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Does your 401(k) account include shares of your employer’s stock that have grown a lot since you acquired them? If so, you may be able to make use of a “net unrealized appreciation” (NUA) strategy when you retire or otherwise leave your employer.
To better understand it, NUA is the difference between the market value of your company’s shares on the date they are distributed to you and the date they were originally added to your plan account. In general, to use the NUA strategy, you have to: Leave your company, receive a lump-sum distribution of your account’s entire balance in a single year, and choose to take all or some of your company stock “in kind.” That means you take the actual shares instead of a distribution check for their value, rolling them into another employee plan, or rolling them over into an individual retirement account (IRA). This requires a transfer of shares received to a taxable brokerage account and not a roll over into an individual retirement account or qualified plan.
Taking your shares “in kind” creates a three-way withdrawal. First, you take a distribution and pay tax on the stock at your ordinary-income rate based on the cost basis from the 401(k). But you pay tax only on the cost basis, not on the NUA. Taxes that are due on the “in kind” transfer should be paid with non-retirement account monies to optimize this strategy. Ideally, this strategy works better for distributions after age 59 ½. The NUA will be taxed when you or your heirs sell the shares.
Second, when you sell, you pay the tax on the NUA at the long-term capital gains rate even if you do not hold the stock otherwise required for the long-term capital gain treatment. For appreciation in excess of the NUA, the gain can be taxed as short-term or long-term depending on the holding period after the date of distribution.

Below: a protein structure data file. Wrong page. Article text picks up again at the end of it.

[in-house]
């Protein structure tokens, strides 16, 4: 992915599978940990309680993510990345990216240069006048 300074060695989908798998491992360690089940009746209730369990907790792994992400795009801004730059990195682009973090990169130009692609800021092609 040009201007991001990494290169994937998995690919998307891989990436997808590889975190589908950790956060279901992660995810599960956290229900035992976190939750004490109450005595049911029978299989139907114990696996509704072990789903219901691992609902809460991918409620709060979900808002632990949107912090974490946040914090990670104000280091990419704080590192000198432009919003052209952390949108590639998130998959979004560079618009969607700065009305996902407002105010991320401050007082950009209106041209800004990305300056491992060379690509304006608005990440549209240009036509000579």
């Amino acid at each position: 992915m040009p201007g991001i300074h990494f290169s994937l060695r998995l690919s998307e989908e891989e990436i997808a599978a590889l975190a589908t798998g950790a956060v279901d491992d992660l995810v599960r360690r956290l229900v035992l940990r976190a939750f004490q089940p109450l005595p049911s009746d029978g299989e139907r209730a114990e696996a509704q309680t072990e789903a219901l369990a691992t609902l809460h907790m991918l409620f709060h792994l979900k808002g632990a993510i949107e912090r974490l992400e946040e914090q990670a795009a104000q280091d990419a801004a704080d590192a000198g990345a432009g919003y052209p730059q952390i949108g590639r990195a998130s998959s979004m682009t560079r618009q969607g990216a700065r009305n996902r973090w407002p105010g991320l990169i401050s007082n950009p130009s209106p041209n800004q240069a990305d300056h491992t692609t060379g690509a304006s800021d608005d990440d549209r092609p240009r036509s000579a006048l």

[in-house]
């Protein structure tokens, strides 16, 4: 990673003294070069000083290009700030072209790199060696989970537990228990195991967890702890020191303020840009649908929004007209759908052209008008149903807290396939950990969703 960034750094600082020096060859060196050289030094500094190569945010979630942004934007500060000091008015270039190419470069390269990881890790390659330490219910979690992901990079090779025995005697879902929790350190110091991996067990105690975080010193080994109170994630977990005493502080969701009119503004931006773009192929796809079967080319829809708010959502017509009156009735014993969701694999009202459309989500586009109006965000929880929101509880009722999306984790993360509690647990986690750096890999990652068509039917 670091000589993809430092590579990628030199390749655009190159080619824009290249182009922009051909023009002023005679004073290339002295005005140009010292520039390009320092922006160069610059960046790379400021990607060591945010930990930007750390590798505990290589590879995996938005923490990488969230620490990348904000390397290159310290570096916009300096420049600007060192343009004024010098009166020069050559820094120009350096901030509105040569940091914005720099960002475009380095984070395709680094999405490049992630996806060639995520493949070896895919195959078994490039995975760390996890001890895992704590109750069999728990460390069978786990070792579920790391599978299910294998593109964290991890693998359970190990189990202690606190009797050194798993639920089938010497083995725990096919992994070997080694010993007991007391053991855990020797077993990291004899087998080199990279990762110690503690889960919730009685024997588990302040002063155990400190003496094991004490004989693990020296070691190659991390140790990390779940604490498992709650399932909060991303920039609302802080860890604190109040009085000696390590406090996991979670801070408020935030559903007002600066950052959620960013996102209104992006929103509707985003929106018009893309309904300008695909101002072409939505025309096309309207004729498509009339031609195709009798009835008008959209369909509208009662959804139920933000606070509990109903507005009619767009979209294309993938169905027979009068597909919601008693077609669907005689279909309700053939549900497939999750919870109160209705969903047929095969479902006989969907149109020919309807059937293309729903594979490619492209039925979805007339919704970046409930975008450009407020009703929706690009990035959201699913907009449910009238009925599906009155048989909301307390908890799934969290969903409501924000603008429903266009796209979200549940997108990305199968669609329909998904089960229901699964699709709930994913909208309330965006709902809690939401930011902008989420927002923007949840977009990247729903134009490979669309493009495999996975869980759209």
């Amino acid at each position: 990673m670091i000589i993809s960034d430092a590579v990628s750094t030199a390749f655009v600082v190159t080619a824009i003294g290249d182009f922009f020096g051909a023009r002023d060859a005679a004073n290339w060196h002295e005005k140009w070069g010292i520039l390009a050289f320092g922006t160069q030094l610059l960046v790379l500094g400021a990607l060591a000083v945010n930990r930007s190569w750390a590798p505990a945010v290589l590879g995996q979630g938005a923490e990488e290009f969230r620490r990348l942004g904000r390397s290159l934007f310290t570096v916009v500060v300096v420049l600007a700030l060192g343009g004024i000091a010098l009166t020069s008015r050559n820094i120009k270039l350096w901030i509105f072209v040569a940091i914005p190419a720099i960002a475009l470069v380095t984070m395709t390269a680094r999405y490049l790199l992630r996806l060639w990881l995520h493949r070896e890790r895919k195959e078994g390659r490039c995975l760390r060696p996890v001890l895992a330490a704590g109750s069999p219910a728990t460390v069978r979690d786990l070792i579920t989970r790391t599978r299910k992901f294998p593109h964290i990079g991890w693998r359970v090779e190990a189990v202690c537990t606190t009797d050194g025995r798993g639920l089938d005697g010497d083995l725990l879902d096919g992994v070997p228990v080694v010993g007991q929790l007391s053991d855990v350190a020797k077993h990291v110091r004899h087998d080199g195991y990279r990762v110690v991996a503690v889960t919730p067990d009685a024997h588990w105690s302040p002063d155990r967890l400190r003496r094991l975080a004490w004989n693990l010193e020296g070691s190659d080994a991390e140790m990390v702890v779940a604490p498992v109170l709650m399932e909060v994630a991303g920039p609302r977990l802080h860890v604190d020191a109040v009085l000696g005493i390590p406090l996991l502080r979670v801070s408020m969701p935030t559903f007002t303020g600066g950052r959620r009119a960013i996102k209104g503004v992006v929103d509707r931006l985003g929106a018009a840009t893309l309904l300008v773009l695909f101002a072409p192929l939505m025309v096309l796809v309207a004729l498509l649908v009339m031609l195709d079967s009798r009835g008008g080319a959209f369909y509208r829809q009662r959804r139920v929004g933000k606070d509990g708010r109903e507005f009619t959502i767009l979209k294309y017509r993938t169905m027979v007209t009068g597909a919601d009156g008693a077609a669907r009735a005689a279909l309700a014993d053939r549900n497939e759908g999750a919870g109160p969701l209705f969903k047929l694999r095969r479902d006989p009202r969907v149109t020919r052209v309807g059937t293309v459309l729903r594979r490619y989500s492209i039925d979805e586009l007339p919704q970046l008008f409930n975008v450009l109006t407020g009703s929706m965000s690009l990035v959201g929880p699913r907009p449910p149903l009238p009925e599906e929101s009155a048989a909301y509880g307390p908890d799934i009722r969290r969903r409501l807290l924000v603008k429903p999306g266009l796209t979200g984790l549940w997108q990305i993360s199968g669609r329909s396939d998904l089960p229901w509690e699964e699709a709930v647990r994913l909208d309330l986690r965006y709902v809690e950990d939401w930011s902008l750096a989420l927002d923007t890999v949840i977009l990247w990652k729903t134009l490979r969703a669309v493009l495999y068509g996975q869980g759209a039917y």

Currently, the maximum rate on long-term capital gains (15% or 20%) is lower than the maximum rate on ordinary income or short-term capital gains (37%). In addition, realize that capital gains rates are subject to change in the future.
Third, distributions before age 59 ½, may be subject to an early 10% withdrawal penalty. The penalty should apply only to your cost basis, not to the NUA.
By taking the company stock, you are exposed to market risk and may have the potential for a loss. Market risk is the exposure to the uncertain market value of the stock, the potential for a holder to experience losses from the fluctuations in a stocks price.
You also need to consider your asset allocation from holding the company’s stock. When deciding what to do with company stock, focus on your total portfolio’s investment objectives, asset allocation and the company’s prospects. The rationale is that an “in kind” transfer may raise your portfolio’s risk and volatility, making it riskier, at a time when you probably want to reduce risk. If you take the company stock as shares, you may have to adjust your retirement portfolio’s asset allocation to help keep its risk level in check.